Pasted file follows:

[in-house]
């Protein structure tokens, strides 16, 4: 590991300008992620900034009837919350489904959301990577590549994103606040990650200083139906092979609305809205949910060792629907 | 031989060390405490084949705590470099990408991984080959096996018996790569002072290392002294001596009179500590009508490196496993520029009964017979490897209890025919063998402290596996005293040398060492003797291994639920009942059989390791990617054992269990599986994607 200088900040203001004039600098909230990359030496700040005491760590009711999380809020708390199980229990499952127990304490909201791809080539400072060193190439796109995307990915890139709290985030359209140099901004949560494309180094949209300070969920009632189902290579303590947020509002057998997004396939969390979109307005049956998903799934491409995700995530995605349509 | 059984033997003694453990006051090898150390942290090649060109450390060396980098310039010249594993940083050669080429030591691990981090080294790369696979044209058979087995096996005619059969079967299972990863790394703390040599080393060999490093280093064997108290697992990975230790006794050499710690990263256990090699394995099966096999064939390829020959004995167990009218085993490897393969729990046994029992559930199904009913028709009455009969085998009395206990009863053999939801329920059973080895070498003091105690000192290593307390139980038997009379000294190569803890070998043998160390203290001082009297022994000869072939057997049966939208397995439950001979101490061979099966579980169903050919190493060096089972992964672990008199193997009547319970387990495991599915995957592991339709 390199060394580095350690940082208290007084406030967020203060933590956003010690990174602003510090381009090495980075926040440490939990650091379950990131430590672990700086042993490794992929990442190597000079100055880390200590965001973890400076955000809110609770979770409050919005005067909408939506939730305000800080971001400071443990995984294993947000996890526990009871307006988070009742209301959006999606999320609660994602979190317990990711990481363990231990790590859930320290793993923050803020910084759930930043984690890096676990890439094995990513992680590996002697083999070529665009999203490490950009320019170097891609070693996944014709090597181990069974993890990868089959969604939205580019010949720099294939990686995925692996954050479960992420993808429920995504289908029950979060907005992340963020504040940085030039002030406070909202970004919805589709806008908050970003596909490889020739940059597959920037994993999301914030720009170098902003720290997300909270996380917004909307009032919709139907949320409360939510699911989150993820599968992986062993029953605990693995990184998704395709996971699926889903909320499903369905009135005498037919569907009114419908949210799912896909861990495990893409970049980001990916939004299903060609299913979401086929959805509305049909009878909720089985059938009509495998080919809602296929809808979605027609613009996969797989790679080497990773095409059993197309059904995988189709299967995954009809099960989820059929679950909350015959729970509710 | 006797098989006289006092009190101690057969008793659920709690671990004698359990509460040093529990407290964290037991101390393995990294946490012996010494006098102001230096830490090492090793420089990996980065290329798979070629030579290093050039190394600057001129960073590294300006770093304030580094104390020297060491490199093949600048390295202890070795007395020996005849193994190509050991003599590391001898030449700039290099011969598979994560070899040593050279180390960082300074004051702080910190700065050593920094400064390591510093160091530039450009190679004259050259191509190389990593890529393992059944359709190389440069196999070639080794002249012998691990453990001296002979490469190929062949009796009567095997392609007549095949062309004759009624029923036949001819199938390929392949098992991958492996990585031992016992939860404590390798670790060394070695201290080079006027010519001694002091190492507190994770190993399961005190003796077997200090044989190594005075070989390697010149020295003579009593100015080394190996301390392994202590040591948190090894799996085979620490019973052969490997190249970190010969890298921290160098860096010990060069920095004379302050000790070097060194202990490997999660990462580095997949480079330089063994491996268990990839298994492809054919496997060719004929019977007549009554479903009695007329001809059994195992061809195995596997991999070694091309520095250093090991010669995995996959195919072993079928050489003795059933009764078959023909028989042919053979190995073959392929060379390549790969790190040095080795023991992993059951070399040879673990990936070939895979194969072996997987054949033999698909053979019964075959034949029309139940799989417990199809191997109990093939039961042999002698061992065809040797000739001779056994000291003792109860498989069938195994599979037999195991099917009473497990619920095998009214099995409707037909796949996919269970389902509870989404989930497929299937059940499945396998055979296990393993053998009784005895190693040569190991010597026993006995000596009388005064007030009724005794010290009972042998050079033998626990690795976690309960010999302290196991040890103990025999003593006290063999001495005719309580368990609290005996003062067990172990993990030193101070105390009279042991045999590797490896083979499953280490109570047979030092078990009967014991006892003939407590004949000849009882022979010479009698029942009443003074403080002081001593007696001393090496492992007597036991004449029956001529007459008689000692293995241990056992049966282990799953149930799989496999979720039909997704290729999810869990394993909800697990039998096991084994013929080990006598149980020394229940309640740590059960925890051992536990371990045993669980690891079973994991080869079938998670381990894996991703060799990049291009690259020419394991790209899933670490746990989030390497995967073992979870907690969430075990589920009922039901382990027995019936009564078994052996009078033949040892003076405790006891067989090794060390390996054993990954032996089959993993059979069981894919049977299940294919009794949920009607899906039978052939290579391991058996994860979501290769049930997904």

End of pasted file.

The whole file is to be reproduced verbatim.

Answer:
[in-house]
């Protein structure tokens, strides 16, 4: 590991300008992620900034009837919350489904959301990577590549994103606040990650200083139906092979609305809205949910060792629907 | 031989060390405490084949705590470099990408991984080959096996018996790569002072290392002294001596009179500590009508490196496993520029009964017979490897209890025919063998402290596996005293040398060492003797291994639920009942059989390791990617054992269990599986994607 200088900040203001004039600098909230990359030496700040005491760590009711999380809020708390199980229990499952127990304490909201791809080539400072060193190439796109995307990915890139709290985030359209140099901004949560494309180094949209300070969920009632189902290579303590947020509002057998997004396939969390979109307005049956998903799934491409995700995530995605349509 | 059984033997003694453990006051090898150390942290090649060109450390060396980098310039010249594993940083050669080429030591691990981090080294790369696979044209058979087995096996005619059969079967299972990863790394703390040599080393060999490093280093064997108290697992990975230790006794050499710690990263256990090699394995099966096999064939390829020959004995167990009218085993490897393969729990046994029992559930199904009913028709009455009969085998009395206990009863053999939801329920059973080895070498003091105690000192290593307390139980038997009379000294190569803890070998043998160390203290001082009297022994000869072939057997049966939208397995439950001979101490061979099966579980169903050919190493060096089972992964672990008199193997009547319970387990495991599915995957592991339709 390199060394580095350690940082208290007084406030967020203060933590956003010690990174602003510090381009090495980075926040440490939990650091379950990131430590672990700086042993490794992929990442190597000079100055880390200590965001973890400076955000809110609770979770409050919005005067909408939506939730305000800080971001400071443990995984294993947000996890526990009871307006988070009742209301959006999606999320609660994602979190317990990711990481363990231990790590859930320290793993923050803020910084759930930043984690890096676990890439094995990513992680590996002697083999070529665009999203490490950009320019170097891609070693996944014709090597181990069974993890990868089959969604939205580019010949720099294939990686995925692996954050479960992420993808429920995504289908029950979060907005992340963020504040940085030039002030406070909202970004919805589709806008908050970003596909490889020739940059597959920037994993999301914030720009170098902003720290997300909270996380917004909307009032919709139907949320409360939510699911989150993820599968992986062993029953605990693995990184998704395709996971699926889903909320499903369905009135005498037919569907009114419908949210799912896909861990495990893409970049980001990916939004299903060609299913979401086929959805509305049909009878909720089985059938009509495998080919809602296929809808979605027609613009996969797989790679080497990773095409059993197309059904995988189709299967995954009809099960989820059929679950909350015959729970509710 | 006797098989006289006092009190101690057969008793659920709690671990004698359990509460040093529990407290964290037991101390393995990294946490012996010494006098102001230096830490090492090793420089990996980065290329798979070629030579290093050039190394600057001129960073590294300006770093304030580094104390020297060491490199093949600048390295202890070795007395020996005849193994190509050991003599590391001898030449700039290099011969598979994560070899040593050279180390960082300074004051702080910190700065050593920094400064390591510093160091530039450009190679004259050259191509190389990593890529393992059944359709190389440069196999070639080794002249012998691990453990001296002979490469190929062949009796009567095997392609007549095949062309004759009624029923036949001819199938390929392949098992991958492996990585031992016992939860404590390798670790060394070695201290080079006027010519001694002091190492507190994770190993399961005190003796077997200090044989190594005075070989390697010149020295003579009593100015080394190996301390392994202590040591948190090894799996085979620490019973052969490997190249970190010969890298921290160098860096010990060069920095004379302050000790070097060194202990490997999660990462580095997949480079330089063994491996268990990839298994492809054919496997060719004929019977007549009554479903009695007329001809059994195992061809195995596997991999070694091309520095250093090991010669995995996959195919072993079928050489003795059933009764078959023909028989042919053979190995073959392929060379390549790969790190040095080795023991992993059951070399040879673990990936070939895979194969072996997987054949033999698909053979019964075959034949029309139940799989417990199809191997109990093939039961042999002698061992065809040797000739001779056994000291003792109860498989069938195994599979037999195991099917009473497990619920095998009214099995409707037909796949996919269970389902509870989404989930497929299937059940499945396998055979296990393993053998009784005895190693040569190991010597026993006995000596009388005064007030009724005794010290009972042998050079033998626990690795976690309960010999302290196991040890103990025999003593006290063999001495005719309580368990609290005996003062067990172990993990030193101070105390009279042991045999590797490896083979499953280490109570047979030092078990009967014991006892003939407590004949000849009882022979010479009698029942009443003074403080002081001593007696001393090496492992007597036991004449029956001529007459008689000692293995241990056992049966282990799953149930799989496999979720039909997704290729999810869990394993909800697990039998096991084994013929080990006598149980020394229940309640740590059960925890051992536990371990045993669980690891079973994991080869079938998670381990894996991703060799990049291009690259020419394991790209899933670490746990989030390497995967073992979870907690969430075990589920009922039901382990027995019936009564078994052996009078033949040892003076405790006891067989090794060390390996054993990954032996089959993993059979069981894919049977299940294919009794949920009607899906039978052939290579391991058996994860979501290769049930997904």